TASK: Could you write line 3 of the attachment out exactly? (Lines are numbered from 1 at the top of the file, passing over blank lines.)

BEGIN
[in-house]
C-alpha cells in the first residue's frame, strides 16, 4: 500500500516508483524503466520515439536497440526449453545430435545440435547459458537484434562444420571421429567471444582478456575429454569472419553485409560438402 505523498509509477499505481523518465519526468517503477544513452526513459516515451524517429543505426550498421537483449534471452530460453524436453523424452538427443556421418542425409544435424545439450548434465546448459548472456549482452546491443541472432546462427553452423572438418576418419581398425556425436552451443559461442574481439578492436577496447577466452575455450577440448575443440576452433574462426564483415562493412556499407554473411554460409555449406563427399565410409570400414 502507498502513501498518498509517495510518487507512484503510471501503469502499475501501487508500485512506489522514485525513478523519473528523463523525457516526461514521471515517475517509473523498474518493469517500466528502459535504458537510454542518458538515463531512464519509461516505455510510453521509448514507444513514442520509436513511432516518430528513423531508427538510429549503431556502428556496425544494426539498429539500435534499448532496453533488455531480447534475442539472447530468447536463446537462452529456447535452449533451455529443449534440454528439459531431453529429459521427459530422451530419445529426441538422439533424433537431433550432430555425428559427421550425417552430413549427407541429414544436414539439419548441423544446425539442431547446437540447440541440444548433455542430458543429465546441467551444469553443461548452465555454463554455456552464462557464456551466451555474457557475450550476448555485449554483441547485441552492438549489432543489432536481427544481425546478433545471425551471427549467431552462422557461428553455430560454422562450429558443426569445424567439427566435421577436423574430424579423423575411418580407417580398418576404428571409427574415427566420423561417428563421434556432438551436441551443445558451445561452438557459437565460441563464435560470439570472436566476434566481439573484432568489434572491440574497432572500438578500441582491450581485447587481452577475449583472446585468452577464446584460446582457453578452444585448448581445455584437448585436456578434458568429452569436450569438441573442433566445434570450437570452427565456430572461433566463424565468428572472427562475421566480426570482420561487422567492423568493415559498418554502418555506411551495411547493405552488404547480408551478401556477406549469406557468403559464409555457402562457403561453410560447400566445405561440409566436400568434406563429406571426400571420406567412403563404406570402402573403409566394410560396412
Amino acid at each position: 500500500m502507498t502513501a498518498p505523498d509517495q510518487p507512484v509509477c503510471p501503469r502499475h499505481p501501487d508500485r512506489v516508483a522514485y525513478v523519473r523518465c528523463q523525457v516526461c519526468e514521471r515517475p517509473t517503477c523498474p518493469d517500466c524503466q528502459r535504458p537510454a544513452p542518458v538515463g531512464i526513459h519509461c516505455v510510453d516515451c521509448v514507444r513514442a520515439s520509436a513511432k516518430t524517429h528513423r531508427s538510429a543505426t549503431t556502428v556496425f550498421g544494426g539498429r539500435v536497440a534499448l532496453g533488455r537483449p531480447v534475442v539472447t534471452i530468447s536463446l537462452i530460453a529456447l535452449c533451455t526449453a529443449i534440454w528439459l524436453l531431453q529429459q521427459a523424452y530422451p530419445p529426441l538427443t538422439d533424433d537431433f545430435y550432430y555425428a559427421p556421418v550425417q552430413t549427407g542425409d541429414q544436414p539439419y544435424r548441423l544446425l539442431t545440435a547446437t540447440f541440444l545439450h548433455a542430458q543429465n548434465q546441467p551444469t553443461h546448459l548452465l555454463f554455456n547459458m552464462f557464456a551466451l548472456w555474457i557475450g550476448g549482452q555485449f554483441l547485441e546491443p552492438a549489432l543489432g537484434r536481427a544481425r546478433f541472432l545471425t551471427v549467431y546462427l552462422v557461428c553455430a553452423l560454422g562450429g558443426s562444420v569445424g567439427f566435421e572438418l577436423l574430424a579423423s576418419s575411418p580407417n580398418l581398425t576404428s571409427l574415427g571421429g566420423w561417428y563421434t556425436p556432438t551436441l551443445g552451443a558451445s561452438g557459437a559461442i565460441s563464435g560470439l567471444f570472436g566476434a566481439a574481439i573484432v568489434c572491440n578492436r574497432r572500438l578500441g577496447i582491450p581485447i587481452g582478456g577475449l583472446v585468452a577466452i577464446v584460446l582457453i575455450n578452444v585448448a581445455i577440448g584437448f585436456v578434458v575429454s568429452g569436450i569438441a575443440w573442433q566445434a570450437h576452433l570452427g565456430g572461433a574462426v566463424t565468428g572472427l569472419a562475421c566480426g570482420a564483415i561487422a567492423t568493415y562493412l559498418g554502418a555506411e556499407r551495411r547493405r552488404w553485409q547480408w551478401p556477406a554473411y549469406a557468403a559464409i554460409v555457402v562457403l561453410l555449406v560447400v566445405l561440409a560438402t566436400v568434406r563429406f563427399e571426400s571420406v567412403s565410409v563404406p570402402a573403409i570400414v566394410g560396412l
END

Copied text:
Amino acid at each position: 500500500m502507498t502513501a498518498p505523498d509517495q510518487p507512484v509509477c503510471p501503469r502499475h499505481p501501487d508500485r512506489v516508483a522514485y525513478v523519473r523518465c528523463q523525457v516526461c519526468e514521471r515517475p517509473t517503477c523498474p518493469d517500466c524503466q528502459r535504458p537510454a544513452p542518458v538515463g531512464i526513459h519509461c516505455v510510453d516515451c521509448v514507444r513514442a520515439s520509436a513511432k516518430t524517429h528513423r531508427s538510429a543505426t549503431t556502428v556496425f550498421g544494426g539498429r539500435v536497440a534499448l532496453g533488455r537483449p531480447v534475442v539472447t534471452i530468447s536463446l537462452i530460453a529456447l535452449c533451455t526449453a529443449i534440454w528439459l524436453l531431453q529429459q521427459a523424452y530422451p530419445p529426441l538427443t538422439d533424433d537431433f545430435y550432430y555425428a559427421p556421418v550425417q552430413t549427407g542425409d541429414q544436414p539439419y544435424r548441423l544446425l539442431t545440435a547446437t540447440f541440444l545439450h548433455a542430458q543429465n548434465q546441467p551444469t553443461h546448459l548452465l555454463f554455456n547459458m552464462f557464456a551466451l548472456w555474457i557475450g550476448g549482452q555485449f554483441l547485441e546491443p552492438a549489432l543489432g537484434r536481427a544481425r546478433f541472432l545471425t551471427v549467431y546462427l552462422v557461428c553455430a553452423l560454422g562450429g558443426s562444420v569445424g567439427f566435421e572438418l577436423l574430424a579423423s576418419s575411418p580407417n580398418l581398425t576404428s571409427l574415427g571421429g566420423w561417428y563421434t556425436p556432438t551436441l551443445g552451443a558451445s561452438g557459437a559461442i565460441s563464435g560470439l567471444f570472436g566476434a566481439a574481439i573484432v568489434c572491440n578492436r574497432r572500438l578500441g577496447i582491450p581485447i587481452g582478456g577475449l583472446v585468452a577466452i577464446v584460446l582457453i575455450n578452444v585448448a581445455i577440448g584437448f585436456v578434458v575429454s568429452g569436450i569438441a575443440w573442433q566445434a570450437h576452433l570452427g565456430g572461433a574462426v566463424t565468428g572472427l569472419a562475421c566480426g570482420a564483415i561487422a567492423t568493415y562493412l559498418g554502418a555506411e556499407r551495411r547493405r552488404w553485409q547480408w551478401p556477406a554473411y549469406a557468403a559464409i554460409v555457402v562457403l561453410l555449406v560447400v566445405l561440409a560438402t566436400v568434406r563429406f563427399e571426400s571420406v567412403s565410409v563404406p570402402a573403409i570400414v566394410g560396412l